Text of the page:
After the Wisconsin Republican Party repeatedly attacked Tony Evers with TV ads over his role in a teacher porn case, two groups defended the Democratic candidate for governor with their own TV ads, both released on Aug. 20, 2018.
The ad by the liberal Greater Wisconsin Committee was partially accurate. But it overstated in describing why Evers, the state schools superintendent, didn’t revoke the teacher’s license and what he did to make a change in state law. We rated the group’s two-part claim as Half True.
This ad also makes a two-part claim and, while partially accurate, it also has some overstatement problems.
The ad is about the case of Andy Harris, a middle-school science teacher in the Middleton-Cross Plains Area School District, west of Madison. He was fired in 2010 for viewing images of nudity on his school computer and showing at least one of them to a female co-worker.
Harris got his job back after an arbitrator ruled he should have been given a suspension rather than be fired because other employees were given lesser punishments for "doing the same or similar types of things."
The arbitrator also determined that Harris’ behavior, given that students were not present when he viewed the images, did not endanger any students as defined by state law at the time.
The law at the time was crucial in Evers’ decision not to try to revoke Harris’ license after the arbitrator gave Harris his job back.
"When two judges said it was illegal to fire a teacher for inappropriate conduct, Tony Evers worked with Republicans and Democrats and changed the law."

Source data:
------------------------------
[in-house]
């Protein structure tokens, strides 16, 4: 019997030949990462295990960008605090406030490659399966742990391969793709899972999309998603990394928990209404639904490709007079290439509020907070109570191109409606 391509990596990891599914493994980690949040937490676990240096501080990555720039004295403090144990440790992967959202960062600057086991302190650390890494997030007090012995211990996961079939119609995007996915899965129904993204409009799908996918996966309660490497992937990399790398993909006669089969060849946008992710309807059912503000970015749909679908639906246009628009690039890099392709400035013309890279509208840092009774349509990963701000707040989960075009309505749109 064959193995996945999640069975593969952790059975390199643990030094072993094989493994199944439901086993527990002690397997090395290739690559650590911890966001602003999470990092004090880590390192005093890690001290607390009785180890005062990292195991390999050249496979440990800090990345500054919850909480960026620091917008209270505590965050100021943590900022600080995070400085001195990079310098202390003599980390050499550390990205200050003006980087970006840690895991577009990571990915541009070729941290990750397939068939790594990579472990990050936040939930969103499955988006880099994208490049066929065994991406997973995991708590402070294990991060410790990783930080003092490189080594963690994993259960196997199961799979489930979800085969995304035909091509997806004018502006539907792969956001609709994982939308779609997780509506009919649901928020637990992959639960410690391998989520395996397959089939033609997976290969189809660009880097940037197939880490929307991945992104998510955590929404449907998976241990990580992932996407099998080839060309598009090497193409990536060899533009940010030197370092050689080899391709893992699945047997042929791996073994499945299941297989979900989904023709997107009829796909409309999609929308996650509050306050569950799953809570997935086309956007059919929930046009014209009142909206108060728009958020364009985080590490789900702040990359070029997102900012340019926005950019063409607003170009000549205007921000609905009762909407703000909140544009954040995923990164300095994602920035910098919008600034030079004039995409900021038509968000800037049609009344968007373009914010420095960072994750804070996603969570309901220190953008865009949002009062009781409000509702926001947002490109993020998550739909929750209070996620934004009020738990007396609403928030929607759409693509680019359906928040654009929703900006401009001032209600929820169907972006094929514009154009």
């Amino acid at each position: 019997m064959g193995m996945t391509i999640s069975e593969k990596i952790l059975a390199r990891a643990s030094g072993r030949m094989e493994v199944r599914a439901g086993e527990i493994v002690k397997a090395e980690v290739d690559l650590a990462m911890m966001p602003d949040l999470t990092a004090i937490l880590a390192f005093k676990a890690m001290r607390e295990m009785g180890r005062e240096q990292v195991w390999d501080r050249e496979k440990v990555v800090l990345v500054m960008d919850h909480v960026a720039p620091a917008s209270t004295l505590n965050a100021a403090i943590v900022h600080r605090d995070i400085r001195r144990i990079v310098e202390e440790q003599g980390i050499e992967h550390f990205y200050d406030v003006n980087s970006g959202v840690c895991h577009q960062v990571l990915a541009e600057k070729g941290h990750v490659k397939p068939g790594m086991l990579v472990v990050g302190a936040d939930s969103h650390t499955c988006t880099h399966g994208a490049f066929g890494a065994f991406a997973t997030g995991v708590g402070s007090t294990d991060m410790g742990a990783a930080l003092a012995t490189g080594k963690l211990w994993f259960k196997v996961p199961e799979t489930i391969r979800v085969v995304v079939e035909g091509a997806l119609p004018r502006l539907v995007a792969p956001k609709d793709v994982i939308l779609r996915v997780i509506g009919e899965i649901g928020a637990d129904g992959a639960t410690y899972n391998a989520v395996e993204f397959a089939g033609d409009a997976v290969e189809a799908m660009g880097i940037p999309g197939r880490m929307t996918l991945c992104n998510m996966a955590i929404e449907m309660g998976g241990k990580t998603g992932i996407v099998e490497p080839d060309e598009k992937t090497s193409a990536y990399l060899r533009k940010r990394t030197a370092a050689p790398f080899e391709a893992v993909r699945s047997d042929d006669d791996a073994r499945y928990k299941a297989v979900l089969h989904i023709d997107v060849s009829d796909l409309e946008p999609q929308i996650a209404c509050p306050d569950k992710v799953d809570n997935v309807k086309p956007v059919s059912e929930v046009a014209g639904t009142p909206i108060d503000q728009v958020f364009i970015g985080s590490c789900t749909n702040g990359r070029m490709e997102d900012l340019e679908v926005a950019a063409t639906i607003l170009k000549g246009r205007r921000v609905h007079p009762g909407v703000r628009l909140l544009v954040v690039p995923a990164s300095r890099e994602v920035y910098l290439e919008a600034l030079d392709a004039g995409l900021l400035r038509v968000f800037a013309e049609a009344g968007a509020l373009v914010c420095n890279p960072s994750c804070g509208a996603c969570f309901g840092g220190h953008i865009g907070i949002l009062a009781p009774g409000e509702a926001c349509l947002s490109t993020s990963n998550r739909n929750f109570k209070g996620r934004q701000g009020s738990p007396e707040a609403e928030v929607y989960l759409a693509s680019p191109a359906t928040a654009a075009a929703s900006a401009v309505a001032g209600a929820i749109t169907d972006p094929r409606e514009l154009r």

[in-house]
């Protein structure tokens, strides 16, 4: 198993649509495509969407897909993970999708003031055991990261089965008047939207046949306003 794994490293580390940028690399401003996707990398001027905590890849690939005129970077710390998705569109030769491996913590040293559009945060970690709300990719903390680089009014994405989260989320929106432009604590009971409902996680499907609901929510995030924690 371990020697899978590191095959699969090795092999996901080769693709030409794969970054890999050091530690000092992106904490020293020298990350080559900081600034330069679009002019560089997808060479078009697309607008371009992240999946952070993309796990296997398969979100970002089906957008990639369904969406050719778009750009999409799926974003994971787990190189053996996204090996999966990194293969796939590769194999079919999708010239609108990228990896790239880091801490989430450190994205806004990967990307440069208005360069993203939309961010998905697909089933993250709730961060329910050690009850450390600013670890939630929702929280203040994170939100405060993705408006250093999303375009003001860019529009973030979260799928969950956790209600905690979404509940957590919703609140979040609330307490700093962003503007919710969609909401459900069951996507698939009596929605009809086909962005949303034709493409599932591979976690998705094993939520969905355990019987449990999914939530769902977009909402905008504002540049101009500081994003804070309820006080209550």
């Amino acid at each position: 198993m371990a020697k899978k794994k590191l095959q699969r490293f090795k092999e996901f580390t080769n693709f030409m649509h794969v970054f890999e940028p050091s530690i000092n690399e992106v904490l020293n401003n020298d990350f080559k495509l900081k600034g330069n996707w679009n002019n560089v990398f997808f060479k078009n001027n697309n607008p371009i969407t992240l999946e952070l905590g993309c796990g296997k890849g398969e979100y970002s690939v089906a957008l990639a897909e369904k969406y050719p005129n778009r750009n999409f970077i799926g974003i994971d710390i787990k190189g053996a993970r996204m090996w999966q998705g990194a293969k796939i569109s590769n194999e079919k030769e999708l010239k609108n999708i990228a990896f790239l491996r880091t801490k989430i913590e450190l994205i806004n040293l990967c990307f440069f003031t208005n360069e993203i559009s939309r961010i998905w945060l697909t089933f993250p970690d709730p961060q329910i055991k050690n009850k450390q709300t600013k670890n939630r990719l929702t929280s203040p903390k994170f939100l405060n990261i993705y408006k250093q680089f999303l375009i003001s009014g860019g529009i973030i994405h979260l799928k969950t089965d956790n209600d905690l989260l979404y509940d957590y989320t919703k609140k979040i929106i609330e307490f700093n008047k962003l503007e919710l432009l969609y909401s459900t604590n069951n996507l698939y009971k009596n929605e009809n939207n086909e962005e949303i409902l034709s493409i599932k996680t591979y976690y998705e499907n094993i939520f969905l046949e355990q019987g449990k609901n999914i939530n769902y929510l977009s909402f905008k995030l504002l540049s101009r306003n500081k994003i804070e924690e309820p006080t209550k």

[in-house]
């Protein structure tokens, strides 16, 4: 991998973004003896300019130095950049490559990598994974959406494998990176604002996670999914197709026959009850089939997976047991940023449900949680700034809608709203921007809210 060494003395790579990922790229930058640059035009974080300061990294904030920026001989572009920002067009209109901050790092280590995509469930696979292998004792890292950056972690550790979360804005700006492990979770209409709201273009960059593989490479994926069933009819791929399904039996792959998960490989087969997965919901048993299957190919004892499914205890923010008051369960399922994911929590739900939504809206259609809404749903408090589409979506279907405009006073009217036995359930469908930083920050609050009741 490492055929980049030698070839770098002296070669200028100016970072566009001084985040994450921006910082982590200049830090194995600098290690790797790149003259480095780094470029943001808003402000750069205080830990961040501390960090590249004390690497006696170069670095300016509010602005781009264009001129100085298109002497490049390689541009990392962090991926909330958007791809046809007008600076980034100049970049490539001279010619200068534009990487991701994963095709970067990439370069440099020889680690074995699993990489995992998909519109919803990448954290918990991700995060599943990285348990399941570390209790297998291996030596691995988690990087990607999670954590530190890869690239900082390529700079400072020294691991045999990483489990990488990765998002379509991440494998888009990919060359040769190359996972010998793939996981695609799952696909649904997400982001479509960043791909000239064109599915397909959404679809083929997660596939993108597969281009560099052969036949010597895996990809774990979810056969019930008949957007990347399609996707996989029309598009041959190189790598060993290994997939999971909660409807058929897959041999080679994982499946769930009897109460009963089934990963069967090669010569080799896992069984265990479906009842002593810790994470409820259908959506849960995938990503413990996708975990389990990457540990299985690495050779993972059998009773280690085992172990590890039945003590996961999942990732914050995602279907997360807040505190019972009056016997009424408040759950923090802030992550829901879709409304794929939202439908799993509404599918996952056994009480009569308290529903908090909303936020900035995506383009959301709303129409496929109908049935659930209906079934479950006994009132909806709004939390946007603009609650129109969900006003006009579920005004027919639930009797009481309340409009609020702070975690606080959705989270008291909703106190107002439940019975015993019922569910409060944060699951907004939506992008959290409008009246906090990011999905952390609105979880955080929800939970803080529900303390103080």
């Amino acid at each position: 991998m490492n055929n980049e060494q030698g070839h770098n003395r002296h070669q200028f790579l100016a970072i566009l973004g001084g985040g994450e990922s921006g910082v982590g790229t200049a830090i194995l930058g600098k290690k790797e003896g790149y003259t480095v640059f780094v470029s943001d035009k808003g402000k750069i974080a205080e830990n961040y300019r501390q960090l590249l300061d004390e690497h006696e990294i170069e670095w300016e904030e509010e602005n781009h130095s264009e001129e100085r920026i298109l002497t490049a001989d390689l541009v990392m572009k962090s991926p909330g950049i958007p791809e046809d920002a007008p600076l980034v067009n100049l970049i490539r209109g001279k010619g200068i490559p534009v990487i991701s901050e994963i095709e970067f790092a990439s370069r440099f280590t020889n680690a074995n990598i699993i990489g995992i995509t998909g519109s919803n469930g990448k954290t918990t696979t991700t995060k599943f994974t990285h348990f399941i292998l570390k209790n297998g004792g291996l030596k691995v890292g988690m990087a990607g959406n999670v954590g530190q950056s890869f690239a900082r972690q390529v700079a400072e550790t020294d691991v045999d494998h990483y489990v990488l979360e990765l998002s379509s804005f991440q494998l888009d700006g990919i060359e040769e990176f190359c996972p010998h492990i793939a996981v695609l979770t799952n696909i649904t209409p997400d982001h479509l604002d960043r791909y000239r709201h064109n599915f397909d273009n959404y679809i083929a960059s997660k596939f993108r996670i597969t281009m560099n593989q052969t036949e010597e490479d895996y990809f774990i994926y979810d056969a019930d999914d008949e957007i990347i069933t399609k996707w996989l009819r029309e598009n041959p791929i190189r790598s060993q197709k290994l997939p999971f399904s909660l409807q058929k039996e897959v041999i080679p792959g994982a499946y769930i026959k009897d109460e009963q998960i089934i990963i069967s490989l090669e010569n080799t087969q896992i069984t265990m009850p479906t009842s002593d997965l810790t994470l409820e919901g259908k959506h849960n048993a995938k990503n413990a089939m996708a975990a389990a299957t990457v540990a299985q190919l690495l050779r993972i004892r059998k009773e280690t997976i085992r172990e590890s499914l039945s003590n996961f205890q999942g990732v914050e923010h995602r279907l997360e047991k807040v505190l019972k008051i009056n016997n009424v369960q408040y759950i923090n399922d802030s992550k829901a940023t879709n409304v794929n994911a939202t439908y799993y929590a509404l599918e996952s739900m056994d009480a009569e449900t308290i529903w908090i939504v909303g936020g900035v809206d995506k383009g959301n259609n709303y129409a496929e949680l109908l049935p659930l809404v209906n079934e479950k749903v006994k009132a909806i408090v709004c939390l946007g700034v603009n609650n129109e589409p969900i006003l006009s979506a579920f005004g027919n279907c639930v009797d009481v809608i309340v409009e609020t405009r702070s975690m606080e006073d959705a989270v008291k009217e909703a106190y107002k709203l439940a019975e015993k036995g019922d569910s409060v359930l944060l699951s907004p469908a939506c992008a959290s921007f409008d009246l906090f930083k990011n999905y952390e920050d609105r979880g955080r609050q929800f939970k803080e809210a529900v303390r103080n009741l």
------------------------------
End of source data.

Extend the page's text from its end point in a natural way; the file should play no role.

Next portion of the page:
However, words on the screen went further on that second part, declaring: "Evers got the law changed."
So, let’s look at both parts of the claim.
State GOP: Says Tony Evers "allowed a middle-school teacher found guilty of spreading pornographic material at school to keep teaching students." Mostly False.
The first part of the claim, as stated by the narrator and shown on the screen, is "two judges said it was illegal" to fire the teacher. A footnote on the screen cites one of our fact checks.
Two courts did uphold the arbitrator’s decision to overturn the firing. But the ad’s phrasing overstates what the judges found and it isn’t what we said.
A circuit court judge, and a three-judge state appeals court panel, upheld the arbitrator's ruling to give Harris his job back — concluding the arbitrator was within her rights to do so. But they didn’t conclude that firing the teacher was illegal.
State GOP: Says Tony Evers "didn't revoke the license of a teacher caught spreading pornography and commenting on the bodies of middle-school girls." Half True.
The Harris case led to a change in state law so that now, the law explicitly says that if a teacher views pornography at school, even if students aren’t present, the teacher can be fired.
The ad, meanwhile, gives mixed messages on the new law. The narrator says Evers "worked with" lawmakers and changed the law, but the words on the screen say "Evers got the law changed."
A group of Republicans introduced the bill and the author of the bill downplayed the role of Evers’ department. But officials in Evers’ department discussed the legislation with the author as the bill was being drafted and testified at hearings in favor of it.
So, Evers was involved — as the narrator says in the ad — but was not the leading force, as the words on the screen claim.
A Stronger Wisconsin says: "When two judges said it was illegal to fire a teacher" who viewed pornography at school, "Tony Evers worked with Republicans and Democrats and changed the law."
Judges ruled that an arbitrator was within her rights to overturn the firing, but they did not conclude that the firing was illegal.
Meanwhile, Evers supported the change in state law, but was not the leading force.
For a statement that is partially accurate, our rating is Half True.